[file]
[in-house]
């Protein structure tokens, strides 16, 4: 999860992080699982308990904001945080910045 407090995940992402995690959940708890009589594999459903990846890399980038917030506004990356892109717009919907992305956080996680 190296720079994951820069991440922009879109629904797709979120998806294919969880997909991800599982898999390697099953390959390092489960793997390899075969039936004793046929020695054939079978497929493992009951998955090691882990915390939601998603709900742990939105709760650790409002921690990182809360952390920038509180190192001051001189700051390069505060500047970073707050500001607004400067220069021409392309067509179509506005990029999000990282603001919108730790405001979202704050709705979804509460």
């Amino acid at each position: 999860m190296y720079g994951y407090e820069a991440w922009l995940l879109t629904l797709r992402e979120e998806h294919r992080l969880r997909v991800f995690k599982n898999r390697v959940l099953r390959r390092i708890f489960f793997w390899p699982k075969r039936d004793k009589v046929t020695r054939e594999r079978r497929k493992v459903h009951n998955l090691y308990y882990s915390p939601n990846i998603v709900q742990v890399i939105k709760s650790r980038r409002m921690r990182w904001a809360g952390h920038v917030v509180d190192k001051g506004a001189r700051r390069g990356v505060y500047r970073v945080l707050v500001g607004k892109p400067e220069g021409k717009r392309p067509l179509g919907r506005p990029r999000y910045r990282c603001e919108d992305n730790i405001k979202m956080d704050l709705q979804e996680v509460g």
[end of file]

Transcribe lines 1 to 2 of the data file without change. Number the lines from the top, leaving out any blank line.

[in-house]
């Protein structure tokens, strides 16, 4: 999860992080699982308990904001945080910045 407090995940992402995690959940708890009589594999459903990846890399980038917030506004990356892109717009919907992305956080996680 190296720079994951820069991440922009879109629904797709979120998806294919969880997909991800599982898999390697099953390959390092489960793997390899075969039936004793046929020695054939079978497929493992009951998955090691882990915390939601998603709900742990939105709760650790409002921690990182809360952390920038509180190192001051001189700051390069505060500047970073707050500001607004400067220069021409392309067509179509506005990029999000990282603001919108730790405001979202704050709705979804509460």